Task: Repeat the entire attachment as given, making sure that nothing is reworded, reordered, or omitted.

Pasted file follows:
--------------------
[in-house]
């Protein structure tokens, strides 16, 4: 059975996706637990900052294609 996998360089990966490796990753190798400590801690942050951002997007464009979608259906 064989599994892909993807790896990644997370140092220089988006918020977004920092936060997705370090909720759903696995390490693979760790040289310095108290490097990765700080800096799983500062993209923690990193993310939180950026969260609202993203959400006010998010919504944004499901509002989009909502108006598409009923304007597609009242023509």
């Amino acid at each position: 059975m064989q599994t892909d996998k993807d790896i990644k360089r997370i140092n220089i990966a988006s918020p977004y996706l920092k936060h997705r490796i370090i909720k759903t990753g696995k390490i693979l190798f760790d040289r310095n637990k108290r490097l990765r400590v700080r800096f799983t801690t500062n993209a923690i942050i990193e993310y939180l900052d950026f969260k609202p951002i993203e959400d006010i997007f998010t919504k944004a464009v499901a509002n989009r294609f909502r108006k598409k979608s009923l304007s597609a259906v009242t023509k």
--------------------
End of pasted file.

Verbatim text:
[in-house]
């Protein structure tokens, strides 16, 4: 059975996706637990900052294609 996998360089990966490796990753190798400590801690942050951002997007464009979608259906 064989599994892909993807790896990644997370140092220089988006918020977004920092936060997705370090909720759903696995390490693979760790040289310095108290490097990765700080800096799983500062993209923690990193993310939180950026969260609202993203959400006010998010919504944004499901509002989009909502108006598409009923304007597609009242023509």
């Amino acid at each position: 059975m064989q599994t892909d996998k993807d790896i990644k360089r997370i140092n220089i990966a988006s918020p977004y996706l920092k936060h997705r490796i370090i909720k759903t990753g696995k390490i693979l190798f760790d040289r310095n637990k108290r490097l990765r400590v700080r800096f799983t801690t500062n993209a923690i942050i990193e993310y939180l900052d950026f969260k609202p951002i993203e959400d006010i997007f998010t919504k944004a464009v499901a509002n989009r294609f909502r108006k598409k979608s009923l304007s597609a259906v009242t023509k």